The health impacts of climate change are in the spotlight, with the latest issue of the Medical Journal of Australia highlighting the urgent need for action to protect the health of the planet.

The special planetary health issue replaces the once-regular Christmas edition of the MJA, says Professor Virginia Barbour, the Journal’s Editor-in-Chief.

“This issue of the MJA is dedicated to planetary health,” Professor Barbour said.

“The way that humans interact with our natural world is arguably the most pressing health challenge of our time.

“Six articles in the Journal address the myriad ways that human health and wellbeing critically depend on the Earth’s natural systems, the interlinked crises of climate change, biodiversity loss, and environmental degradation, and the responsibility that we all share for protecting and promoting a healthy and sustainable world.”

Health impacts of climate change featured in MJA's last 2023 issue  - Featured Image
The special planetary health issue of the MJA

In the issue, a Perspective article explores a recent change by the Australian Medical Council to update the standards for both pre-vocational medical training and medical schools.

The standards now recognise the health impacts of climate change, the need for environmentally sustainable health practice, and planetary health.

“This welcome and necessary development comes as climate and environmental health indicators deteriorate,” Dr Catherine Pendrey and her colleagues wrote.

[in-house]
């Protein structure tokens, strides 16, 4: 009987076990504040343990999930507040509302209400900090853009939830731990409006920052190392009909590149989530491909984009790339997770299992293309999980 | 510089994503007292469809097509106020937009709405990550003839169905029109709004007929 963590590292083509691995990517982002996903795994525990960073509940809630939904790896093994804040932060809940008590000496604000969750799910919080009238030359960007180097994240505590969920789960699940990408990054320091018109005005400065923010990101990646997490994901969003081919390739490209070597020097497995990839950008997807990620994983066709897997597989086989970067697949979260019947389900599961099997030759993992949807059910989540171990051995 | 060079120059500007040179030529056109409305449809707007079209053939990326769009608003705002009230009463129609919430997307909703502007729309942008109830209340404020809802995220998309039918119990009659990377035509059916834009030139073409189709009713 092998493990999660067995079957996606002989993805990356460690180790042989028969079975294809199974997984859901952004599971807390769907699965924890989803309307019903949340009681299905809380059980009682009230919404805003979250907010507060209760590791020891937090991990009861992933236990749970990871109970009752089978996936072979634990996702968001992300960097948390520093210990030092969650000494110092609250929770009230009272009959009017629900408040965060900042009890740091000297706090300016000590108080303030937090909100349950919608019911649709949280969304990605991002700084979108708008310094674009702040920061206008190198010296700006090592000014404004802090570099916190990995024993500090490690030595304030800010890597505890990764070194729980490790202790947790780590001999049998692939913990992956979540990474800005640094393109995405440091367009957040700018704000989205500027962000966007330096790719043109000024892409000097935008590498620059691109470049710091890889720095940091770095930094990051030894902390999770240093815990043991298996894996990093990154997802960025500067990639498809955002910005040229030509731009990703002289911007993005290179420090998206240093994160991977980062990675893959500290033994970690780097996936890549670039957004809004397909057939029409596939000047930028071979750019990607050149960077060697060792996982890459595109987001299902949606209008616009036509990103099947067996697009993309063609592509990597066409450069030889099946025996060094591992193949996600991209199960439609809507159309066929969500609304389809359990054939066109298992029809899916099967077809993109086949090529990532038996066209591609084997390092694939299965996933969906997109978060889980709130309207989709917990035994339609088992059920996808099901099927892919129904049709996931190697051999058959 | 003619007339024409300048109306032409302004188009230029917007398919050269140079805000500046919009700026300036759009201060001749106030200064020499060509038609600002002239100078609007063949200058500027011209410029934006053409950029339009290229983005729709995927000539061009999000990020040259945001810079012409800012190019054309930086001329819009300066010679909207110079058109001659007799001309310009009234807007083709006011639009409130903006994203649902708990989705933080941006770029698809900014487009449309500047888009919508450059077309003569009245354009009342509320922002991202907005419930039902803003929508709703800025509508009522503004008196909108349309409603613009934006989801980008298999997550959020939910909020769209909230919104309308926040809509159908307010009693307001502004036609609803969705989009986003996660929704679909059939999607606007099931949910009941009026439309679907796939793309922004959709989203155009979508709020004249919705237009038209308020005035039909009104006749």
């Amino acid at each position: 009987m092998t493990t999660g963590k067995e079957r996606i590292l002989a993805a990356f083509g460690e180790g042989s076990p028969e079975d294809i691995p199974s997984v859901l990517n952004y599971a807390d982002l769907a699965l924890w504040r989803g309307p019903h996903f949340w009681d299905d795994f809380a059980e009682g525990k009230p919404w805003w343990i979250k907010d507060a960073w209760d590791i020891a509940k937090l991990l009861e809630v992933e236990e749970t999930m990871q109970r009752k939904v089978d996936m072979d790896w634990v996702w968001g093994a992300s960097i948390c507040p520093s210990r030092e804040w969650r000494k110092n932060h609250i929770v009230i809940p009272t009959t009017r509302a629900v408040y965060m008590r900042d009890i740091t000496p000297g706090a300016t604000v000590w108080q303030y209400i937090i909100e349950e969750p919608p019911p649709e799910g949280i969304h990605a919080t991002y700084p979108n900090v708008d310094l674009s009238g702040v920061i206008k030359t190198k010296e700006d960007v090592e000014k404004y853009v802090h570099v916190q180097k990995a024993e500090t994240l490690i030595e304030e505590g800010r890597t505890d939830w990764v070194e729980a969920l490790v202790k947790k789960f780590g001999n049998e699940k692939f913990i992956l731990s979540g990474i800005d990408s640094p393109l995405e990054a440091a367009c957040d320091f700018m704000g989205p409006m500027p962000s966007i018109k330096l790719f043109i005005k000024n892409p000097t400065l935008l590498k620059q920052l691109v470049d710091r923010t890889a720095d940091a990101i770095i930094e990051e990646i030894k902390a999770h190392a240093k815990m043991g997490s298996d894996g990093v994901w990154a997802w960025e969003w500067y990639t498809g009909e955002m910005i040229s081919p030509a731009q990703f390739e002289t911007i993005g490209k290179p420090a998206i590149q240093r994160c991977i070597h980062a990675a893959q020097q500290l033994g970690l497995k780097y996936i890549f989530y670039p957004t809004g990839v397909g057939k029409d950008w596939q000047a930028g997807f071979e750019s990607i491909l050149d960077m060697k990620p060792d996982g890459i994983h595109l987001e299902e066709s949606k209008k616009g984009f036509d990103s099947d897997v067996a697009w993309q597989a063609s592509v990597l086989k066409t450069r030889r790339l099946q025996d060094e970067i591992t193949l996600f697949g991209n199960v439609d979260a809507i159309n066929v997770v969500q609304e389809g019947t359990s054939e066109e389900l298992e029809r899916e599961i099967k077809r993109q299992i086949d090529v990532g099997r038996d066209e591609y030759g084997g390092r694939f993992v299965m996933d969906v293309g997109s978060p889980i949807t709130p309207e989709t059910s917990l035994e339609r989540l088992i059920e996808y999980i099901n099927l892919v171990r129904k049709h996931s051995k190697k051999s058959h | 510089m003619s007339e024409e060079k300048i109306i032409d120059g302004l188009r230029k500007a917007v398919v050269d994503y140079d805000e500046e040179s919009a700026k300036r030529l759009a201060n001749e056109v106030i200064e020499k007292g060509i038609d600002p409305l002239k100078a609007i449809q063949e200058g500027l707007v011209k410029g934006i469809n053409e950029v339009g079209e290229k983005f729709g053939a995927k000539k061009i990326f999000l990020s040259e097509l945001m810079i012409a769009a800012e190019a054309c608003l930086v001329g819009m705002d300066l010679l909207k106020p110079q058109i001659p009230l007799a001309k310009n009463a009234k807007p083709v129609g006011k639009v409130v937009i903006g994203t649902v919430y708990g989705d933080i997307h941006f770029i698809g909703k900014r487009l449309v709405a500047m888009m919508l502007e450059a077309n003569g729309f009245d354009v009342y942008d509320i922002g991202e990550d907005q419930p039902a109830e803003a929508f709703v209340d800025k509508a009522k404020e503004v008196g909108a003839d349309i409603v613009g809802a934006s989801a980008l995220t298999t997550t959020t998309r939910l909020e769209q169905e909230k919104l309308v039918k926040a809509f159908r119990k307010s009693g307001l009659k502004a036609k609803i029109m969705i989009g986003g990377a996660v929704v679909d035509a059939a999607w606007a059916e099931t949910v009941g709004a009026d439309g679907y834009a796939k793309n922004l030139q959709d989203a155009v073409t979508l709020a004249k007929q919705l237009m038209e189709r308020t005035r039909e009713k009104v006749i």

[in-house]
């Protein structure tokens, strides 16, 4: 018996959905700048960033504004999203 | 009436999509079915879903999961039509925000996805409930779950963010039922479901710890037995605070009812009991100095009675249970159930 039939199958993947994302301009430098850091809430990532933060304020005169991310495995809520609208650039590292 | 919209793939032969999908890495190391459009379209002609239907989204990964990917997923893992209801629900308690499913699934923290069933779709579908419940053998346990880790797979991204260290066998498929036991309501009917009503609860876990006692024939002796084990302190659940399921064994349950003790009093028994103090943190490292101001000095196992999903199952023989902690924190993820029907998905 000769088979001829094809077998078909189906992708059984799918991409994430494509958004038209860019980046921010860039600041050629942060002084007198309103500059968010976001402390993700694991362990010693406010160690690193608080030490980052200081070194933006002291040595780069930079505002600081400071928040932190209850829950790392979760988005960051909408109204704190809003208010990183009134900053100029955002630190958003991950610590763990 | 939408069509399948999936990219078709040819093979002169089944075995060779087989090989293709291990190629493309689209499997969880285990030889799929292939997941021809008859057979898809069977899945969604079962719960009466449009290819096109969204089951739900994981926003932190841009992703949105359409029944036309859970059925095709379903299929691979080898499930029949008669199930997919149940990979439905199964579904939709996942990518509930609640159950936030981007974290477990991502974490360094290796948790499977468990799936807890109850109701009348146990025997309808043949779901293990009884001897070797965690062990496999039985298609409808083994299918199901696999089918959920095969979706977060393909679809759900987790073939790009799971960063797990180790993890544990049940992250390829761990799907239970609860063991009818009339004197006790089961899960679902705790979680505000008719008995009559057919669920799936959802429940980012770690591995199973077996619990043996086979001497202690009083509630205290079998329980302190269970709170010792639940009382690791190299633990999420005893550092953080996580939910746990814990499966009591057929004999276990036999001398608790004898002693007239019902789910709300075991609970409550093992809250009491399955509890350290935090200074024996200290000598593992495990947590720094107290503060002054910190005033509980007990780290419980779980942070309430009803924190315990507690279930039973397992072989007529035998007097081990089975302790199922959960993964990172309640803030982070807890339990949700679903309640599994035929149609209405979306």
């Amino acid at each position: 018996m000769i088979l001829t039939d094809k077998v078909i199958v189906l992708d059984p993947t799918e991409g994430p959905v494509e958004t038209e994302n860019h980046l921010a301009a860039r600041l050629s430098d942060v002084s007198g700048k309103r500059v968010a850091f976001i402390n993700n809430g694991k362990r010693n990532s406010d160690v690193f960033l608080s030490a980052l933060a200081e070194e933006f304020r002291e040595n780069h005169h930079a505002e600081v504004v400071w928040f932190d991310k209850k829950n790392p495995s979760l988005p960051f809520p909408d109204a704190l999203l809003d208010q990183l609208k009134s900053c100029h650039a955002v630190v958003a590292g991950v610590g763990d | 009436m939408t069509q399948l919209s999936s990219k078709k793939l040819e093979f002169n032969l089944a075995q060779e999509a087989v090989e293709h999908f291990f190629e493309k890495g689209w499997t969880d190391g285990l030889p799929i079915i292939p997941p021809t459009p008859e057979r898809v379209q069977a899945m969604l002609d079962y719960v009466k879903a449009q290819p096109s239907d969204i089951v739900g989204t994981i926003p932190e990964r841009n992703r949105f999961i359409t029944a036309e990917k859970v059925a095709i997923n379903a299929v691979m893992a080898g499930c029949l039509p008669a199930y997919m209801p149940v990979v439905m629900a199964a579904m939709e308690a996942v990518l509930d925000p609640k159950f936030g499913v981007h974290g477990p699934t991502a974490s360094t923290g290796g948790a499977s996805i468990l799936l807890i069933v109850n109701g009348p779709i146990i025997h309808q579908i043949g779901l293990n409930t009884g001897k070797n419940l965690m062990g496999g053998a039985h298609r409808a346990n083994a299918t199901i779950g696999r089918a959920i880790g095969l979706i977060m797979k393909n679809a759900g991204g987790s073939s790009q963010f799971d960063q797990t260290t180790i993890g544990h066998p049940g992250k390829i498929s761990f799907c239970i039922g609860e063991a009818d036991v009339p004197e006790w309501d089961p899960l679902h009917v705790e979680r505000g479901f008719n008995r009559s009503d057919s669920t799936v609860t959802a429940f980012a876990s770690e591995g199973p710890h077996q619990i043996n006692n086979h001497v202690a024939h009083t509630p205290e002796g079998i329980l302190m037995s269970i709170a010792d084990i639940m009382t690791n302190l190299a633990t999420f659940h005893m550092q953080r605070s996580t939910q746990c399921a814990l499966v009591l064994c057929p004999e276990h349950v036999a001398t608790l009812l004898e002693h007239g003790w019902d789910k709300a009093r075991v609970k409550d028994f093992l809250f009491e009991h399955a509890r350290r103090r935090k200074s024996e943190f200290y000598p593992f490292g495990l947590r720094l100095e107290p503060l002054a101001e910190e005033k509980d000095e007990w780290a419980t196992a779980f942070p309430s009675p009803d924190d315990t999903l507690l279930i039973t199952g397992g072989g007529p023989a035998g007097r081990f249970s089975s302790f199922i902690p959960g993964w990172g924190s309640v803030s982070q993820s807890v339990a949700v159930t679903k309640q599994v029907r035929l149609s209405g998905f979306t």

“All medical education institutions should now integrate planetary health into curricula to ensure the profession is equipped to respond to the unfolding planetary health crisis and realise environmentally sustainable health care.”

Dr Pendrey is a general practitioner and epidemiologist at the Australian National University.

“It is time to reorientate the training and practice of medicine to engage with these challenges,” she and her colleagues wrote.

“We can no longer ignore the broader planetary context that influences the pathogenesis of disease and its prevention and management.”

The issue also unpacks The Lancet Countdown on health and climate change, which is a multidisciplinary, international collaboration monitoring the links between climate change and health. The Countdown is to the year 2030, tracking progress as the world moves towards the greenhouse gas emissions reduction commitments under the Paris Agreement.

The local Australian MJALancet Countdown is the subject of an Editorial, with researchers arguing Australia is “world leader in neglecting its responsibilities.”

Although Australia’s susceptibilities to climate change are well understood, the country is falling behind other areas of the world, write Associate Professor Paul Beggs from Macquarie University and Professor Ying Zhang from the University of Sydney.

“It is therefore an indictment of Australia and its citizens that the 2023 global Lancet Countdown report shows that we lead all other regions of the world in per capita greenhouse gas emissions from our energy sector, with, on average, each of us contributing significantly to the changing climate and the death and disease it is causing,” they wrote.

“The report also highlights that this extends to Australia’s health care sector, which has the eleventh highest per capita greenhouse gas emissions in the world.”

Read the current edition of the Medical Journal of Australia.

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